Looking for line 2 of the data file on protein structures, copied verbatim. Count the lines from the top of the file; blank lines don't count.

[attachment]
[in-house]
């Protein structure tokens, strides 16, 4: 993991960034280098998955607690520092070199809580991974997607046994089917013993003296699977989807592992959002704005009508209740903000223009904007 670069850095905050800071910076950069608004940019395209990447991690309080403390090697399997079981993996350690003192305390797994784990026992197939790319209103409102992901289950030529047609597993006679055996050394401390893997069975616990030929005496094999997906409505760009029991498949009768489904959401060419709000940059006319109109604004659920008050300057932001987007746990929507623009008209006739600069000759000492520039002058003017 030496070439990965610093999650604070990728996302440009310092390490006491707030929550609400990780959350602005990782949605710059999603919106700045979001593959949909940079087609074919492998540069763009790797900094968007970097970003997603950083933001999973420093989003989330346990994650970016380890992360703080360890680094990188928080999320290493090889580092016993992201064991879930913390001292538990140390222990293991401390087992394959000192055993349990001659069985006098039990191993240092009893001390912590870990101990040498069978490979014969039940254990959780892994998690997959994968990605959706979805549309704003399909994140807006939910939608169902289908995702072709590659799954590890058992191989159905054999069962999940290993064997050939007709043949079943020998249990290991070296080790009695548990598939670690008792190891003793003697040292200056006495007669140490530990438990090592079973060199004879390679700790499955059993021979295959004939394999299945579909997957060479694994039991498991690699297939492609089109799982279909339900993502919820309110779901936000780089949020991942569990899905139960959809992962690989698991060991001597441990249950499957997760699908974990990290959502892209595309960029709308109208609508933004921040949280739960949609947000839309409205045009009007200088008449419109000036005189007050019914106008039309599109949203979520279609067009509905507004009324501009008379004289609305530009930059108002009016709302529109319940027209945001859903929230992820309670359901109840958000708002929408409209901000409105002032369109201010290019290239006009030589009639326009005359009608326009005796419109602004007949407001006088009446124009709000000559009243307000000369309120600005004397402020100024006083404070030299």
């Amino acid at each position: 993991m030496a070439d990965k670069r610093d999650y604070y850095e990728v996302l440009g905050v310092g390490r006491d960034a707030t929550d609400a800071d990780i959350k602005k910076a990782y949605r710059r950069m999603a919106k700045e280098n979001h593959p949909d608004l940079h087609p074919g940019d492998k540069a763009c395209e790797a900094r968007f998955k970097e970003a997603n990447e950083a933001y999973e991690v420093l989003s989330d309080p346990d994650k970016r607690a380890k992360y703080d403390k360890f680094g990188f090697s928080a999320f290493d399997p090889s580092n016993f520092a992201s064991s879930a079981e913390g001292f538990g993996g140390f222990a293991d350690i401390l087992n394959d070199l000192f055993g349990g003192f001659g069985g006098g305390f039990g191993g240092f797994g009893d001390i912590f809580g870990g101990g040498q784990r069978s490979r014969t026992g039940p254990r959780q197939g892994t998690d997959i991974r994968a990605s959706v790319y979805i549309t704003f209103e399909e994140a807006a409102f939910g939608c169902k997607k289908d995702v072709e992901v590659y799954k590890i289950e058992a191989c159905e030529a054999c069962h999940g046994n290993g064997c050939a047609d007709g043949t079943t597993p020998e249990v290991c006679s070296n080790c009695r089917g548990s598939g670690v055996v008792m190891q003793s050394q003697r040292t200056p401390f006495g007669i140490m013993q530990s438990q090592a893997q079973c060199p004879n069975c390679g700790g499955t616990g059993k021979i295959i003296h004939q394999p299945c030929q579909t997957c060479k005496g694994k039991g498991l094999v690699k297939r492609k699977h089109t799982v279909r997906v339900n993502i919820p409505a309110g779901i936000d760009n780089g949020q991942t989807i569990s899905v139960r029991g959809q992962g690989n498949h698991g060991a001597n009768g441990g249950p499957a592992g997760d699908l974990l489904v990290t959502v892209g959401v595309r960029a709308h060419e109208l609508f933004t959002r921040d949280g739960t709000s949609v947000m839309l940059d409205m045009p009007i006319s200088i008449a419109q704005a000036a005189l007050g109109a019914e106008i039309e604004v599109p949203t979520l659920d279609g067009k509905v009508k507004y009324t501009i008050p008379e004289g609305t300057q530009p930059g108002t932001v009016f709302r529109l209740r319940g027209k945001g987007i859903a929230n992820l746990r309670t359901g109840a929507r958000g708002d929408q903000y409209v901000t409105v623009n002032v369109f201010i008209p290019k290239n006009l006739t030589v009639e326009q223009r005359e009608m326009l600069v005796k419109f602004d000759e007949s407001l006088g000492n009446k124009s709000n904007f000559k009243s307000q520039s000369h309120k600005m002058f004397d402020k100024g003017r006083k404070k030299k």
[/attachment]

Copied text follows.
């Protein structure tokens, strides 16, 4: 993991960034280098998955607690520092070199809580991974997607046994089917013993003296699977989807592992959002704005009508209740903000223009904007 670069850095905050800071910076950069608004940019395209990447991690309080403390090697399997079981993996350690003192305390797994784990026992197939790319209103409102992901289950030529047609597993006679055996050394401390893997069975616990030929005496094999997906409505760009029991498949009768489904959401060419709000940059006319109109604004659920008050300057932001987007746990929507623009008209006739600069000759000492520039002058003017 030496070439990965610093999650604070990728996302440009310092390490006491707030929550609400990780959350602005990782949605710059999603919106700045979001593959949909940079087609074919492998540069763009790797900094968007970097970003997603950083933001999973420093989003989330346990994650970016380890992360703080360890680094990188928080999320290493090889580092016993992201064991879930913390001292538990140390222990293991401390087992394959000192055993349990001659069985006098039990191993240092009893001390912590870990101990040498069978490979014969039940254990959780892994998690997959994968990605959706979805549309704003399909994140807006939910939608169902289908995702072709590659799954590890058992191989159905054999069962999940290993064997050939007709043949079943020998249990290991070296080790009695548990598939670690008792190891003793003697040292200056006495007669140490530990438990090592079973060199004879390679700790499955059993021979295959004939394999299945579909997957060479694994039991498991690699297939492609089109799982279909339900993502919820309110779901936000780089949020991942569990899905139960959809992962690989698991060991001597441990249950499957997760699908974990990290959502892209595309960029709308109208609508933004921040949280739960949609947000839309409205045009009007200088008449419109000036005189007050019914106008039309599109949203979520279609067009509905507004009324501009008379004289609305530009930059108002009016709302529109319940027209945001859903929230992820309670359901109840958000708002929408409209901000409105002032369109201010290019290239006009030589009639326009005359009608326009005796419109602004007949407001006088009446124009709000000559009243307000000369309120600005004397402020100024006083404070030299």